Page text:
Netherlands to invest in pioneering role in sexual healthStaff writer ▼ | September 4, 2015
Girls being forced to marry older men, HIV infections and AIDS, unwanted and teenage pregnancy: in many developing countries these are everyday problems.
Healthcare To help young people become more resilient
"When these things happen to young people, it destroys their future," said development minister Lilianne Ploumen.
To help young people become more resilient, the minister is forging new partnerships with Dutch NGOs. A total of €215 million is being made available over the coming five years.
In the Netherlands it is perfectly normal for children to be taught to practise safe sex.
"We want our children to discover their own sexuality in a safe environment," said the minister.
"With a partner of their own choosing and under no pressure to rush things. Unfortunately there are many places in the world where this isn’t possible. Girls are being forced to marry adult men at an increasingly young age. Young people are becoming sexually active without knowing the dangers of HIV and other sexually transmitted infections. I want to stop that. So we’re investing heavily in these issues."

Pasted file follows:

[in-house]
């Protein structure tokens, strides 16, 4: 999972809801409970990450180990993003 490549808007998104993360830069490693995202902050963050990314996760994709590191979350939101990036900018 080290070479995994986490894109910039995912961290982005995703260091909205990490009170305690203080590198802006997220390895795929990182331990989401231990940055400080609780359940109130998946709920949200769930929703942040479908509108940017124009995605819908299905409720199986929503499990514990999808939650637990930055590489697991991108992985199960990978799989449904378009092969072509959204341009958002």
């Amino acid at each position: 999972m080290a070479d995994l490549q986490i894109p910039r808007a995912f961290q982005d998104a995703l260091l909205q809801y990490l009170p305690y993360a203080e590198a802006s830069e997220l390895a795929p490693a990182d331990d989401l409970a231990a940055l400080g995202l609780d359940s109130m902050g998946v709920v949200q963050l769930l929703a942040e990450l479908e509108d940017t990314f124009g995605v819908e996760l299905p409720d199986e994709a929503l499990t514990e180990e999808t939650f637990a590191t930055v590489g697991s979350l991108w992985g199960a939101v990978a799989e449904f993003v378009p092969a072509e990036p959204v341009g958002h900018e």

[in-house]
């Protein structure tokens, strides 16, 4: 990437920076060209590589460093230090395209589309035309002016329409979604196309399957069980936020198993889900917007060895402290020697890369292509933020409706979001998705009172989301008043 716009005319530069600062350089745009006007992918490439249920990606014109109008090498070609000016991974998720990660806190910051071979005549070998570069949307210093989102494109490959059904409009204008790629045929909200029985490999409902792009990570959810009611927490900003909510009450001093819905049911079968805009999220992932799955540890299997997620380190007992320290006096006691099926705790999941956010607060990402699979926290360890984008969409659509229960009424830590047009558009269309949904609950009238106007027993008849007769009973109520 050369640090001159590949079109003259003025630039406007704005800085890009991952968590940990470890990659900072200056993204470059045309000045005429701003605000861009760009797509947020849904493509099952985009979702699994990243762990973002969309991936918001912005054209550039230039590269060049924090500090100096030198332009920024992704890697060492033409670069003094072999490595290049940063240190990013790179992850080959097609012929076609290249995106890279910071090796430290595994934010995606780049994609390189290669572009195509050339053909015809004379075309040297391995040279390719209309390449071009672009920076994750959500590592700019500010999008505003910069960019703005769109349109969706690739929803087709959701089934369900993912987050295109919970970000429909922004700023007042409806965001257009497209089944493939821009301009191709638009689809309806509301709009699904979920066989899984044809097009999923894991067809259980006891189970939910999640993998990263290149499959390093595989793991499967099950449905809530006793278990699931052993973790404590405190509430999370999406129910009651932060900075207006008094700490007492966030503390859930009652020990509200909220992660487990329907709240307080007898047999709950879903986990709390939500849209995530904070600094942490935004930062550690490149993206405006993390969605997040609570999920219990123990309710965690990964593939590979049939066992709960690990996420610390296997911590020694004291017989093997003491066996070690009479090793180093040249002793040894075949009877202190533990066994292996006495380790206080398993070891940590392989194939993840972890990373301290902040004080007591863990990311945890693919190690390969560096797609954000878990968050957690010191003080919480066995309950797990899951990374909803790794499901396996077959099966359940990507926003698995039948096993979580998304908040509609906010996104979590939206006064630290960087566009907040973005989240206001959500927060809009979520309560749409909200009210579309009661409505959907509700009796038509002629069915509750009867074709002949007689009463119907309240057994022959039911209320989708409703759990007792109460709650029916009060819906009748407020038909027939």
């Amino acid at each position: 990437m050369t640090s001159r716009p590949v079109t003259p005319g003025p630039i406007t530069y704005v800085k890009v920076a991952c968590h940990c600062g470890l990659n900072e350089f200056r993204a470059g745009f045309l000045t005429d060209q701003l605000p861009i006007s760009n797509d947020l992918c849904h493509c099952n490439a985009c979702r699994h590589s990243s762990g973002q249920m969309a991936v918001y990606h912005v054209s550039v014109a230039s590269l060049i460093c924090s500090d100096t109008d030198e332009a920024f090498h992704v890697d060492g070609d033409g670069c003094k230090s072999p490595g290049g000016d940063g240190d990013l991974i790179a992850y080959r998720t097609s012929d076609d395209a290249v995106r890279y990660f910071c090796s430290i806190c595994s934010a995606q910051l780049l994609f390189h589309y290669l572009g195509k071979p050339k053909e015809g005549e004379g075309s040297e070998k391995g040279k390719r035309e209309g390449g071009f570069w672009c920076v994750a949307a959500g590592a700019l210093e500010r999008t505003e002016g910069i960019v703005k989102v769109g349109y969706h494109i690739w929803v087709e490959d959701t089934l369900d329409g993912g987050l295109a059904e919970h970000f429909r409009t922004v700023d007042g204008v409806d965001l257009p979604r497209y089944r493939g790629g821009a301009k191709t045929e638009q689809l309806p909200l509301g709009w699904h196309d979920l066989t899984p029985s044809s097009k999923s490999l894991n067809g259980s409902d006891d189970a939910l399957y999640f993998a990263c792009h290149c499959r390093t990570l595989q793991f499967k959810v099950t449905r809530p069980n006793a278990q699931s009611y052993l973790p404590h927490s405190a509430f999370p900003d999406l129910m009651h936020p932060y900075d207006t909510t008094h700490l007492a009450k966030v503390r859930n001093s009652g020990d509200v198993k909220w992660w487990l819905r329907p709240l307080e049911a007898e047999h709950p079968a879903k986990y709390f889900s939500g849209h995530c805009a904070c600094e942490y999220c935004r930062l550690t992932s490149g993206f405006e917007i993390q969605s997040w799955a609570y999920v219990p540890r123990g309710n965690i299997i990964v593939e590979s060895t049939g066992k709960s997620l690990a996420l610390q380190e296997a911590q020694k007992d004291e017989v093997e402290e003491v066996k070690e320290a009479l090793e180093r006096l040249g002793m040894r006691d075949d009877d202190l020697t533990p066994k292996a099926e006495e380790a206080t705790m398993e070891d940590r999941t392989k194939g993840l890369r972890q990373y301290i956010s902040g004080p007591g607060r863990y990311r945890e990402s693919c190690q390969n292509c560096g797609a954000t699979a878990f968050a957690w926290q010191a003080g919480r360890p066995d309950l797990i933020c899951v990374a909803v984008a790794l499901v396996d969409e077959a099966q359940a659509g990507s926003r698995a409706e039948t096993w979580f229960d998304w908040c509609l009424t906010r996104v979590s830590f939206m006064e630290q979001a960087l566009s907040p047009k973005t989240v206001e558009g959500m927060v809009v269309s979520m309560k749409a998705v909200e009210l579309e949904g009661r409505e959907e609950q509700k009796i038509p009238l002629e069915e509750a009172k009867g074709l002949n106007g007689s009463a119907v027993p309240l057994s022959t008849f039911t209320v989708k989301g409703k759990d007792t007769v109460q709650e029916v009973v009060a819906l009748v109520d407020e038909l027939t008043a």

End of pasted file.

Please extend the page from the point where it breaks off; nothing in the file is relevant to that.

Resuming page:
The Netherlands plays a pioneering role internationally with regard to the relationship between sexual health and development.
"Our pragmatic approach has received a great deal of praise," said Ms. Ploumen.
"Our partners have proved they can play an important role in addressing taboo subjects. In 2014 Dutch programmes reached more than 11.5 million young people, providing them with information on sex, HIV, pregnancy and contraceptives. And 1.3 million people started treatment for HIV."
To promote sexual and reproductive health and rights (SRHR), particularly for young people, the Ministry of Foreign Affairs is forming seven partnerships with Dutch consortia, led by the Aids Fund, Cordaid, Plan Nederland, Rutgers, Save the Children, the Dutch postage stamp charity Kinderpostzegels and Terre des Hommes.
The partners were selected following a careful assessment by experts from the ministry and elsewhere. ■